In Kerala, tributaries of major rivers such as the Pampa and the Manimala have become thin stretches due to years of unsustainable sand mining. The Bharathapuzha and the Periyar rivers, the largest in the state, have been acutely degraded, with the Bharathapuzha now almost dead. The districts and villages that depend upon these rivers are facing a severe water shortage. And it’s not just rivers, the hills that are being plundered as well. The Mookkunnimala hill near the capital Thiruvanathapuram is being stripped of its green cover for sand in spite of protests. The state government instituted a ban on sand mining in six rivers including the Neyyar and Chandragiri in 2015. However, bans have failed to stop miners in the past, as was evident in the case of Andhakaranazhi beach where locals continued to gather sand despite prohibitions.


In July this year, two high ranking officials of the state mining department were fired by the Telangana Minister of Mines and Geology for their involvement in illegal sand mining in Mahbubnagar. It is one of the many districts where uncontrolled sand mining persists in collusion with government officials. Similar to other states, though the administration has checks and controls in place, they are not strong enough to restrain miners. Major rivers like the Tungabhadra, the Godavari and the Krishna are squeezed for minerals. But they do not have enough deposits and state is now looking to rock sand as a substitute. However, the environmental implications of rock sand mining are not completely known and some fear harmful consequences of its practice.


The Yamuna river has been drained of its life through unceasing pollution. As if it’s not enough that all manner of waste is dumped into it like a pit, precious sand and minerals are mindlessly extracted from its floodplains as well. Farmers also mine on their agricultural lands to make easy money. However, a state authorised study found that the productivity of such lands decreases for a few years after mining. The mined sand is mainly used for small local constructions in the state. The NGT had completely banned sand mining on the banks of the river in 2015 pending an investigation, though the state denied that any illegal mining took place. The government was again criticised by the Tribunal the following year for failing to curb unsanctioned mining in the area.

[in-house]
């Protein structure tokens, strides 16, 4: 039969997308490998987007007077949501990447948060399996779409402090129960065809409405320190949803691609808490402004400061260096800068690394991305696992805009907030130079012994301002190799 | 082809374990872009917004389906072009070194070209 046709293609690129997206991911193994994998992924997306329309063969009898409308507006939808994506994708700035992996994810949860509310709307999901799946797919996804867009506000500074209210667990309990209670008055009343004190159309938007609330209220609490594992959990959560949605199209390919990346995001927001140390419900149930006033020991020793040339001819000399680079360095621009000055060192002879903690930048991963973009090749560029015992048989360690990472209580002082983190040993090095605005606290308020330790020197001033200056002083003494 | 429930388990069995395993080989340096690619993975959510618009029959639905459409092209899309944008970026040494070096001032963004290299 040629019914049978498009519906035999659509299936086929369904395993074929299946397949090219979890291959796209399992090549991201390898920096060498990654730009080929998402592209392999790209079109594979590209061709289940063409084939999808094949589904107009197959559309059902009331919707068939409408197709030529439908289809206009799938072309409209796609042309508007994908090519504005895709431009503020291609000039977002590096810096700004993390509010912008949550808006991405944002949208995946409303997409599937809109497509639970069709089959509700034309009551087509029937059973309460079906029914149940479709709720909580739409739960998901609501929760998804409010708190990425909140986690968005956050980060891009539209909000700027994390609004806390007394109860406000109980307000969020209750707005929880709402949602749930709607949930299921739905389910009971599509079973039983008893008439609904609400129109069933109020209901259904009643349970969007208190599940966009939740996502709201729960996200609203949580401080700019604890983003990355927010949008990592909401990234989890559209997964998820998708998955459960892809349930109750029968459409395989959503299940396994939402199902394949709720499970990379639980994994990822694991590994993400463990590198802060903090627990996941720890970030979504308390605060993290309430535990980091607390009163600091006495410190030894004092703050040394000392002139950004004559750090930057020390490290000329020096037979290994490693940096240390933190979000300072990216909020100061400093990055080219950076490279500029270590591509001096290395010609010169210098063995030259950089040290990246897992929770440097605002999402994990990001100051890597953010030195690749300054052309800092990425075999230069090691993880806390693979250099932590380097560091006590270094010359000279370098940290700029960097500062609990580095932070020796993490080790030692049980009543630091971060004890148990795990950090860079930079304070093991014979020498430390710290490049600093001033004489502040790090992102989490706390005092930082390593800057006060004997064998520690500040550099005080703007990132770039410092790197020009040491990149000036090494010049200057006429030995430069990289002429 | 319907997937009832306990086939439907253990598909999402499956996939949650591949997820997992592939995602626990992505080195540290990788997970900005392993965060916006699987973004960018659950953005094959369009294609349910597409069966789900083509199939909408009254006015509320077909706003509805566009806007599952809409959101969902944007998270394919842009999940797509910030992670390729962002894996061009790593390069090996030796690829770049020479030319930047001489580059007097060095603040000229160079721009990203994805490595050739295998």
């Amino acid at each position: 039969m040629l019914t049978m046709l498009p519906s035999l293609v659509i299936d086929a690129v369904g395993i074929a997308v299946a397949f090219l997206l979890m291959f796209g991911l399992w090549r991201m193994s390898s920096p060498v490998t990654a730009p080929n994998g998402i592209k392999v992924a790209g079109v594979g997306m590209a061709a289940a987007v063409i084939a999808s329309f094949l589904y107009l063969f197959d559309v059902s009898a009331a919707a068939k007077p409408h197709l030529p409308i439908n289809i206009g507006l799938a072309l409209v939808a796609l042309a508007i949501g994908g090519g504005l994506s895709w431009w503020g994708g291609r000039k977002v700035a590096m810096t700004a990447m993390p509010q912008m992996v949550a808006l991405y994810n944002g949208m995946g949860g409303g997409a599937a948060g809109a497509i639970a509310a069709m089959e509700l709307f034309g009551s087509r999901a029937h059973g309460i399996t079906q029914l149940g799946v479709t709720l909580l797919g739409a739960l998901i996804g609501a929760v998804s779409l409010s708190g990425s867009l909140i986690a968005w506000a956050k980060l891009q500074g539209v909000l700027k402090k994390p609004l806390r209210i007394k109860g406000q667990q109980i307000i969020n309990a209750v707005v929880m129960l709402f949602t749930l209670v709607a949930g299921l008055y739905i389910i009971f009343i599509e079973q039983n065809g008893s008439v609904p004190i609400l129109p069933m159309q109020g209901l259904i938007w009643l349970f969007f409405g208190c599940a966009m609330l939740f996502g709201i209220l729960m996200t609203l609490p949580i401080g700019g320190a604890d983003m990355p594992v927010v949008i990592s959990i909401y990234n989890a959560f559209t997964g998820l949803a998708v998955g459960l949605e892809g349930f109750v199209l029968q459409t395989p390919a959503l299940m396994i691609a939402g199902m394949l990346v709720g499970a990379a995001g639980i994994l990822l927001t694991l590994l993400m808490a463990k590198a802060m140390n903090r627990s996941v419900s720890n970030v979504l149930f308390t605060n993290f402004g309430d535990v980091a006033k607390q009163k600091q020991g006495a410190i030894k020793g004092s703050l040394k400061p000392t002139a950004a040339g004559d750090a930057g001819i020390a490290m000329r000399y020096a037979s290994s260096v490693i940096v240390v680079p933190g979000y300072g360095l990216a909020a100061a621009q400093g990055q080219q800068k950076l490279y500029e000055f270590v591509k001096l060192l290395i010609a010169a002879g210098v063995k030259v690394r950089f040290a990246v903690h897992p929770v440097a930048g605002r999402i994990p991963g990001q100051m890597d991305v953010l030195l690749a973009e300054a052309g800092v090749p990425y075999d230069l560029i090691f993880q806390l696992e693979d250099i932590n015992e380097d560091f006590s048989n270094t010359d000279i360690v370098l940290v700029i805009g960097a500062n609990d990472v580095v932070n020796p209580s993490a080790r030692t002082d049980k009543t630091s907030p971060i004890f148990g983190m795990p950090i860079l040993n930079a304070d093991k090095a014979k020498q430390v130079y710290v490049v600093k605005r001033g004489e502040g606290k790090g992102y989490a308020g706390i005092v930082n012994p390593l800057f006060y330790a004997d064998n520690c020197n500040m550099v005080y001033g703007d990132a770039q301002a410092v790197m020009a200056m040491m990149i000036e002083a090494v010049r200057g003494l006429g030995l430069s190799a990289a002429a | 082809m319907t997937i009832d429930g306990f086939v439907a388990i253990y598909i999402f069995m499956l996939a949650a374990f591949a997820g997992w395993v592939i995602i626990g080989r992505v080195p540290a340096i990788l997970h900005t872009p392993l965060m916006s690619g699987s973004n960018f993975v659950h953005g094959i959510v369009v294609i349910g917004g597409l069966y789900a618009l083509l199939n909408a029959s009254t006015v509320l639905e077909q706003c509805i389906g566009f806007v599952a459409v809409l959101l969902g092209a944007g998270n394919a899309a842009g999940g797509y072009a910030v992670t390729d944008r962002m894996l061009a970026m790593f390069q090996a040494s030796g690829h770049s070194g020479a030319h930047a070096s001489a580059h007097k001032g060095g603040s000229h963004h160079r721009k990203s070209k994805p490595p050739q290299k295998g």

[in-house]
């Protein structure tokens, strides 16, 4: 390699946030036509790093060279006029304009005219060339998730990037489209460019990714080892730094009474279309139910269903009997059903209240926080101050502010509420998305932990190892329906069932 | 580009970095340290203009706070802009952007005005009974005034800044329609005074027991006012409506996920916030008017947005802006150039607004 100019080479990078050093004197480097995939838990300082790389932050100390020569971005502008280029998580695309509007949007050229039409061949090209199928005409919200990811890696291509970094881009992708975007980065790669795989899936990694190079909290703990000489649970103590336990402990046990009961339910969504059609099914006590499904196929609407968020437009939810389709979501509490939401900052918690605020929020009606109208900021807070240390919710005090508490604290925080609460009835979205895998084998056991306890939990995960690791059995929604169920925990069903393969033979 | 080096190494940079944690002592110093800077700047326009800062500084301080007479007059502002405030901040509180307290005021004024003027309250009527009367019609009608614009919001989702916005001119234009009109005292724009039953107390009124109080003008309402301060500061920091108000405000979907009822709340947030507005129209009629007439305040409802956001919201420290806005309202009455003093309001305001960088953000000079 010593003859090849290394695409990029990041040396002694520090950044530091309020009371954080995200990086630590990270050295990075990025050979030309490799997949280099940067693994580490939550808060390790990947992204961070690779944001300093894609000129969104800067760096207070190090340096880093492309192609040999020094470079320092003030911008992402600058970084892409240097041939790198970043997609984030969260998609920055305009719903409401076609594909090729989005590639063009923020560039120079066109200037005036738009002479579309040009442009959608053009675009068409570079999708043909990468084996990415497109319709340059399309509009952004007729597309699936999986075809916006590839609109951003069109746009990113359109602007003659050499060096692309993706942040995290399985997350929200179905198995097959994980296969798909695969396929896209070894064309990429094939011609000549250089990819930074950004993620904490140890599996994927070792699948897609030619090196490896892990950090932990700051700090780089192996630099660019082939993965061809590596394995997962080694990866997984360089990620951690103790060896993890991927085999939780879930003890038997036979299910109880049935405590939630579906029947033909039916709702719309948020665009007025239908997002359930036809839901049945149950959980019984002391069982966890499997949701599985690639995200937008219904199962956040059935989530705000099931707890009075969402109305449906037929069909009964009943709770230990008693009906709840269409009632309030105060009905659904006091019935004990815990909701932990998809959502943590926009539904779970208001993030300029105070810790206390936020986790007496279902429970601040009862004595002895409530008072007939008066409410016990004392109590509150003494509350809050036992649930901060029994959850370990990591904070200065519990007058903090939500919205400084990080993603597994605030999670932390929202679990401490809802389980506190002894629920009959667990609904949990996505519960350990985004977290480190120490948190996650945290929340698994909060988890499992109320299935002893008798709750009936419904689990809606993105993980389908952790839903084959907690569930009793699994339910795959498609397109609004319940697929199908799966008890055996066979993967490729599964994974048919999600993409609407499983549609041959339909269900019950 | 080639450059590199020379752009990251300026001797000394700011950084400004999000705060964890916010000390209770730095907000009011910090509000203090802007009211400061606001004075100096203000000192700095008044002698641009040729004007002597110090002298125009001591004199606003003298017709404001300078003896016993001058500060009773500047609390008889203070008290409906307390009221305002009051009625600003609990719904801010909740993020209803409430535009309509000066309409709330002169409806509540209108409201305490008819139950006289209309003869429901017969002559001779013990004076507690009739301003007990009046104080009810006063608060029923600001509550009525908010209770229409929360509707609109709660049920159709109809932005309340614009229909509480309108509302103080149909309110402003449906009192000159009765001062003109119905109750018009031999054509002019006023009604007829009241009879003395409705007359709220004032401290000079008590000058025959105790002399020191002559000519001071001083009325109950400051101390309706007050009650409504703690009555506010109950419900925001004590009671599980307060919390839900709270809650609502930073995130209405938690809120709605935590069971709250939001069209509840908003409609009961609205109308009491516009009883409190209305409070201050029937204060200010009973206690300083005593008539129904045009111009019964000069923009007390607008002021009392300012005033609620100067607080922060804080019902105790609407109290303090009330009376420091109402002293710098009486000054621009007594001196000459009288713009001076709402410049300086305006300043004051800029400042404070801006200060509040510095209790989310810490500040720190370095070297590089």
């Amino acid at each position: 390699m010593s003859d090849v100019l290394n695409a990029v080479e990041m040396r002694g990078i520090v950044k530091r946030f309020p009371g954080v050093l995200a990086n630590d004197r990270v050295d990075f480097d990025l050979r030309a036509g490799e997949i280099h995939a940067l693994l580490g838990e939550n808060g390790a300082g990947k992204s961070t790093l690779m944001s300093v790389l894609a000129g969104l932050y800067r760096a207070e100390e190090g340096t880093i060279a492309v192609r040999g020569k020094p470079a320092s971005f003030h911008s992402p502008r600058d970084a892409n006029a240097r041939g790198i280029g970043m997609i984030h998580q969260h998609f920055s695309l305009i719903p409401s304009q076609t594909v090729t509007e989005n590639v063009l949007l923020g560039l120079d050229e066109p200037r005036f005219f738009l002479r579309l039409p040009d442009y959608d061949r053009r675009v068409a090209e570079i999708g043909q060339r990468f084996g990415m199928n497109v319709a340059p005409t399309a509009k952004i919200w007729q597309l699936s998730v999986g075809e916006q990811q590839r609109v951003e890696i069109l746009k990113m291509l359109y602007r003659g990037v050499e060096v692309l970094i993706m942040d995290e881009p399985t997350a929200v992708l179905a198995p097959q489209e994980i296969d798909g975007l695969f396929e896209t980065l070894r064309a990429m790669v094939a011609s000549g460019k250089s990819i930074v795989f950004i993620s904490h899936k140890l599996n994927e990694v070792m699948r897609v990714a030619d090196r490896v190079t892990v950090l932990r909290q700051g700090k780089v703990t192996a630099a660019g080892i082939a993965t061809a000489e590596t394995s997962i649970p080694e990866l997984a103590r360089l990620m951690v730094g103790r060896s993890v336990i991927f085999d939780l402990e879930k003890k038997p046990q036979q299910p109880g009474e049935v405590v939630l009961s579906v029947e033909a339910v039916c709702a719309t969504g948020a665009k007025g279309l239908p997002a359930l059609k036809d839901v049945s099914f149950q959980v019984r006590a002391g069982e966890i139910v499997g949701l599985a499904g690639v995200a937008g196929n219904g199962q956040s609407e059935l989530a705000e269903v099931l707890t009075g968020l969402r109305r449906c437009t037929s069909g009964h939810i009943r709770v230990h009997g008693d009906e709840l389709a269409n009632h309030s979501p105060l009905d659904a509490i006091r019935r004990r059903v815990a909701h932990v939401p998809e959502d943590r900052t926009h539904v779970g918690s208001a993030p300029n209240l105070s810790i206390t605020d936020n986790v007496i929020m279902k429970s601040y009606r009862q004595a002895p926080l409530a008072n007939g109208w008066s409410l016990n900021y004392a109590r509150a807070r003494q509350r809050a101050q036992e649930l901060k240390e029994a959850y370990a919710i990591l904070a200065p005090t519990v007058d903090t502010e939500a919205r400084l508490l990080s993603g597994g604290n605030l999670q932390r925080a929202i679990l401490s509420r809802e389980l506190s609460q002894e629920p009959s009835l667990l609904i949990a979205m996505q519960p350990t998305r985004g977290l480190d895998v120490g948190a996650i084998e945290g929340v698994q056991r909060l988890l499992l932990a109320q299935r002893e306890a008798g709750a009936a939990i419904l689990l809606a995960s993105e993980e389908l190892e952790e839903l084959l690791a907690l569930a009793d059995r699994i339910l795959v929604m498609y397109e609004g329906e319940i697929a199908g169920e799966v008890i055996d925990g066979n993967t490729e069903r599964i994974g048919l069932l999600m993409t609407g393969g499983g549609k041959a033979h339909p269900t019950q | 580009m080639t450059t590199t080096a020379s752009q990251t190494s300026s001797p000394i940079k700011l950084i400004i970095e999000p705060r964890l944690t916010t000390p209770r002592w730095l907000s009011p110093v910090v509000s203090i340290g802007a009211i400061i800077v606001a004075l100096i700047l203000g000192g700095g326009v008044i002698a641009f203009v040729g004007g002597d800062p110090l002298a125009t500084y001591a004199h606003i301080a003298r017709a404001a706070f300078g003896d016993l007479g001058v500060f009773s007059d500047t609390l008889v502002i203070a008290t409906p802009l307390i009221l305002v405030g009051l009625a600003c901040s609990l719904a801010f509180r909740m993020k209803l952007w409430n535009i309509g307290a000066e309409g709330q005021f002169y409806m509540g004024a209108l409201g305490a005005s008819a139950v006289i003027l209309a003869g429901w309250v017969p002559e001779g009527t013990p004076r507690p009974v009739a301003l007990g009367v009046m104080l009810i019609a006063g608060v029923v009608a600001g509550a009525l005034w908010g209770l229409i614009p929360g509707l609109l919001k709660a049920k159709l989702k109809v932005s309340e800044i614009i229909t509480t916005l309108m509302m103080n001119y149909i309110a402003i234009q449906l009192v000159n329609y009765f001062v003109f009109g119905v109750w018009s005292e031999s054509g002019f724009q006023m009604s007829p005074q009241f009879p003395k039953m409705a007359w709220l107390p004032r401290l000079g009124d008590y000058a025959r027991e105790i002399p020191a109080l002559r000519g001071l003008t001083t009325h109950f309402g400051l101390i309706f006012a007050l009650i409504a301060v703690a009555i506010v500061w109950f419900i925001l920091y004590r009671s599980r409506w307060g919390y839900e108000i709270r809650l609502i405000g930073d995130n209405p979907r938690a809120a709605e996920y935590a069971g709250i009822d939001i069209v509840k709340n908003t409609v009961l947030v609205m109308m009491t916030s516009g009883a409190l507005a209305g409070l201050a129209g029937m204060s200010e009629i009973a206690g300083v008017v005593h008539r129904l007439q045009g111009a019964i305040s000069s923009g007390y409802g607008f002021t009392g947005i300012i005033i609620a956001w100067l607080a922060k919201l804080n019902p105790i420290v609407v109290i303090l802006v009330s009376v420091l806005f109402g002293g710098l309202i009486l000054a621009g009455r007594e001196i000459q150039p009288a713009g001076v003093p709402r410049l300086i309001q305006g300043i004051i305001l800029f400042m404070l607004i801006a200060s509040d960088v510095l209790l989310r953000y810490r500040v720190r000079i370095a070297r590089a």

Madhya Pradesh

The Narmada Bachao Andolan (NBA) once again came to the rescue of the river, which flows through the state, when Medha Patkar filed a complaint with the NGT against illegal mining in four districts near the Sardar Sarovar Dam project. The complaint also claimed that NBA volunteers were threatened by the sand mafia. The NGT followed up by appointing two commissioners to inspect, who found widespread violation of laws and environmental rules in the districts. Sand mining has degraded the Narmada river and its banks as well as affected agriculture and fishing in the region. The government hasn’t been able to effectively control indiscriminate mining. In fact, the mafia has openly attacked and threatened police officials, journalists and locals for stepping in their way.


The Matri Sadan Ashram in Haridwar is famous for its fight against the sand mafia in the state. Following the death of Swami Nigamananda, who fasted for 115 days to protest against illegal mining on the Ganga river, under mysterious circumstances in 2011, mining activity reduced in the region. However, the decline was temporary and the activity picked up again in 2014. Other districts in the state are exploited in a similar manner. The Union MoEF in fact allowed sand mining in the Baur river in the Terai region, an environmentally sensitive area. The flash floods which ravaged the state in 2013, claiming the lives of more than 6,000 people, were primarily caused by excessive mining on floodplains. Despite the massive reality check, illegal sand mining is being carried out unabated in the state. 

Uttar Pradesh

In Uttar Pradesh, construction boom in the National Capital Region (NCR) as well as a lack of employment opportunities fuel the unlawful mining. The suspension of Durga Shakti Nagpal, an IAS officer and former sub-divisional magistrate (SDM) of Gautam Buddh Nagar, after she launched a drive against illegal sand mining in the district is perhaps one of the most important cases to highlight the close ties between the sand lobby and government officials. The Yamuna and Hindon rivers are unscrupulously mined using illegal machinery. Though the NGT banned all mining in the Yamuna in 2015, the administration failed to follow through.

An unhealthy partnership between politicians, the police and miners is driving the pandemic crime. Additionally, it is a significant source of livelihood for a large number of people. While it is important for the government to put an end to this unbridled corruption, it is equally necessary to find substitutes for natural sand and regulate its extraction. For as long as there will be a demand for construction and no alternatives to the use of sand, its exploitative mining will continue to prevail.